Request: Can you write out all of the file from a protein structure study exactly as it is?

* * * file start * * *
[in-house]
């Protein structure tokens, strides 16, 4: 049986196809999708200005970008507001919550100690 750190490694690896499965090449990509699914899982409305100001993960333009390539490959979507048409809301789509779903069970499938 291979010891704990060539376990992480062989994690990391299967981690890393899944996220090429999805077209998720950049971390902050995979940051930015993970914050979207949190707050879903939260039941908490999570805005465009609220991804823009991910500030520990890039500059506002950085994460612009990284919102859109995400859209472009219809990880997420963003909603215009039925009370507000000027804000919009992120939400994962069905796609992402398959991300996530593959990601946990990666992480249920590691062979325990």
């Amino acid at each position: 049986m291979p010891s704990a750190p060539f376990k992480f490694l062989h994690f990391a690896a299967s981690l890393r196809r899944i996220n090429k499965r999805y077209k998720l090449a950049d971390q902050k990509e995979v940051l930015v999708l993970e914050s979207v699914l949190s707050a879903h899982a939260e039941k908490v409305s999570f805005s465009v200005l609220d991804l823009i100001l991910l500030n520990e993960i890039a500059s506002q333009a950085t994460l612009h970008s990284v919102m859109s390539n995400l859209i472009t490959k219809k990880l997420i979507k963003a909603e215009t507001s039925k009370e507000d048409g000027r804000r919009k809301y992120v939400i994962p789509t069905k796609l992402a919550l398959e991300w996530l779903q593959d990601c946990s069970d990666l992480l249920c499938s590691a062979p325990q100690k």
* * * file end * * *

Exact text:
[in-house]
């Protein structure tokens, strides 16, 4: 049986196809999708200005970008507001919550100690 750190490694690896499965090449990509699914899982409305100001993960333009390539490959979507048409809301789509779903069970499938 291979010891704990060539376990992480062989994690990391299967981690890393899944996220090429999805077209998720950049971390902050995979940051930015993970914050979207949190707050879903939260039941908490999570805005465009609220991804823009991910500030520990890039500059506002950085994460612009990284919102859109995400859209472009219809990880997420963003909603215009039925009370507000000027804000919009992120939400994962069905796609992402398959991300996530593959990601946990990666992480249920590691062979325990």
């Amino acid at each position: 049986m291979p010891s704990a750190p060539f376990k992480f490694l062989h994690f990391a690896a299967s981690l890393r196809r899944i996220n090429k499965r999805y077209k998720l090449a950049d971390q902050k990509e995979v940051l930015v999708l993970e914050s979207v699914l949190s707050a879903h899982a939260e039941k908490v409305s999570f805005s465009v200005l609220d991804l823009i100001l991910l500030n520990e993960i890039a500059s506002q333009a950085t994460l612009h970008s990284v919102m859109s390539n995400l859209i472009t490959k219809k990880l997420i979507k963003a909603e215009t507001s039925k009370e507000d048409g000027r804000r919009k809301y992120v939400i994962p789509t069905k796609l992402a919550l398959e991300w996530l779903q593959d990601c946990s069970d990666l992480l249920c499938s590691a062979p325990q100690k």